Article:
HIV Drug Combo Found Ineffective Treating COVID-19 Patients

Lopinavir ritonavir treatment delivered no benefit beyond standard care

nurse in a hospital protected with a mask

According to a new study in The New England Journal of Medicine (NEJM), the treatment with the combination of lopinavir-ritonavir was not very effective.

This combo did not significantly advance the time to clinical improvement, decrease mortality, or lower the detectable level of throat viral RNA among patients with serious cases of COVID-19 disease.

Published on March 18, 2020, these researchers concluded ‘in hospitalized adult patients with severe Covid-19 disease, no benefit was observed with lopinavir-ritonavir treatment beyond standard care.’

Additionally, in a modified intention-to-treat analysis, lopinavir-ritonavir led to a median time to clinical improvement that was shorter by 1 day the standard care.

Furthermore, there was no discernible effect on viral shedding. 

This is an important observation since this drug combo is supposed to act as a direct inhibitor of viral replication, the inability to suppress the viral load and the persistent detection of viral nucleic acid, strongly suggest that it did not have the activity desired.

However, this data set is incomplete, as the lopinavir-ritonavir treatment was stopped early in 13.8% of these patients because of adverse events.

This study was led by Bin Cao, M.D., of the Department of Pulmonary and Critical Care Medicine and the Center of Respiratory Medicine at the National Clinical Research Center for Respiratory Diseases and the China-Japan Friendship Hospital, and the Institute of Respiratory Medicine at the Chinese Academy of Medical Sciences.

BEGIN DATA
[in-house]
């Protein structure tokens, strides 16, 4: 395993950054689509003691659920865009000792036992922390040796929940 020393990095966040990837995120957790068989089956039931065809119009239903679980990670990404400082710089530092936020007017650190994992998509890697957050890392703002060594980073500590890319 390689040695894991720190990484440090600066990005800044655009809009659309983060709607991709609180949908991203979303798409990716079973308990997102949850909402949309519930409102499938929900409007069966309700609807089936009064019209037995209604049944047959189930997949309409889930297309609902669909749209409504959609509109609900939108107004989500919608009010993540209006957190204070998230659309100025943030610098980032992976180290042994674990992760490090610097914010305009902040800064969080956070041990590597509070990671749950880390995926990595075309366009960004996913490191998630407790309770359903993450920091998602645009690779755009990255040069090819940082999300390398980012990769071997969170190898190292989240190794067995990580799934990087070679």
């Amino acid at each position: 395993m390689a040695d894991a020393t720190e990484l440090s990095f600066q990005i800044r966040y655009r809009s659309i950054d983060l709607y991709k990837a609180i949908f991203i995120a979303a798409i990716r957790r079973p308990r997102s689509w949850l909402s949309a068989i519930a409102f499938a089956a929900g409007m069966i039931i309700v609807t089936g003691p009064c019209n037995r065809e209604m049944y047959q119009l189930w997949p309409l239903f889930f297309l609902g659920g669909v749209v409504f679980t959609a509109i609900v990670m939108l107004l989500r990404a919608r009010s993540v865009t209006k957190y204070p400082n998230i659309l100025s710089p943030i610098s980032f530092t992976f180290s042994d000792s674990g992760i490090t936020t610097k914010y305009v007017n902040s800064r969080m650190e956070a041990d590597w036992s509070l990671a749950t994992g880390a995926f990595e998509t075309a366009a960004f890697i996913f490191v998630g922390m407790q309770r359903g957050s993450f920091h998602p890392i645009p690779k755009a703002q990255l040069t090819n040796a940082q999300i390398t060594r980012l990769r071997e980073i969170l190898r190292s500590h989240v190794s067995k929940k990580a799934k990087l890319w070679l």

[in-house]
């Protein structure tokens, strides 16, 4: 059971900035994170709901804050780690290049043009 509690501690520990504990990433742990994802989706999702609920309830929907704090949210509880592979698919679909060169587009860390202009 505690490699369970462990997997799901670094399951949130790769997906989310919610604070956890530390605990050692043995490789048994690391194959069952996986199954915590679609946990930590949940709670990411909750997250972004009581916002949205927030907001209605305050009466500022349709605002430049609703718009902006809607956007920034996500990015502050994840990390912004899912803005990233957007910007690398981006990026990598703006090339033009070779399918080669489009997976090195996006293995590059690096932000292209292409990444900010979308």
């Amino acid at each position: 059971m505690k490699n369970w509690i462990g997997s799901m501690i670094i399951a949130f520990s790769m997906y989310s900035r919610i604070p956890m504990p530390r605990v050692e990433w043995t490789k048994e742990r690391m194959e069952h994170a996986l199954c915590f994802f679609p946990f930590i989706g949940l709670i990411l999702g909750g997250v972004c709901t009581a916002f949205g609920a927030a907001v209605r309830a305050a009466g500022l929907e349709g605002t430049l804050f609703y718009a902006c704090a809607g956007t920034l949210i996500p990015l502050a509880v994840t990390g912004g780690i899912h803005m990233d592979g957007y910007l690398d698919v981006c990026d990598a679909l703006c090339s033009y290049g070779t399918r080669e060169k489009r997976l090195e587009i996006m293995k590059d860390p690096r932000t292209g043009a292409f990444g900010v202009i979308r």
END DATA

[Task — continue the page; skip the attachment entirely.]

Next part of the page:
This team found the overall mortality in this trial (22.1%) was substantially higher than the up to 14.5 percent mortality reported in initial descriptive studies of hospitalized patients with Covid-19 disease. These adult patients had an oxygen saturation of 94% or less.

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Dr. Cao’s team concluded ‘this indicates that this study enrolled a ‘severely ill population.’

In addition, ‘These observations are hypothesis-generating and require additional studies to determine whether the lopinavir-ritonavir treatment given at a certain stage of illness, could reduce some complications in Covid-19 disease,’ concluded this team’s comments.

This trial was initiated in rapid response to the public health emergency in China, at which time there was very limited information about clinical outcomes in hospitalized patients with Covid-19.

It was an open-label, individually randomized, controlled trial conducted from January 18, 2020, through February 3, 2020, at Jin Yin-Tan Hospital, Wuhan, Hubei Province, China. 

A total of 199 patients with laboratory-confirmed SARS-CoV-2 infection underwent randomization, with 99 people assigned to the lopinavir-ritonavir group. The median age of these patients was 58 years, and 60 percent were men.

In an accompanying commentary, Harvard professors said that completing this study was “a heroic effort” and stressed that, “results of such trials, providing either convincing positive or convincing negative findings, will be central to clinical care as the dangerous coronavirus outbreak continues,”

However, this trial was open-label, and since the endpoints were being evaluated or influenced by clinicians who were aware of treatment assignment, they were susceptible to potential bias.’

COVID-19 Clinical Trial news published by Precision Vaccinations.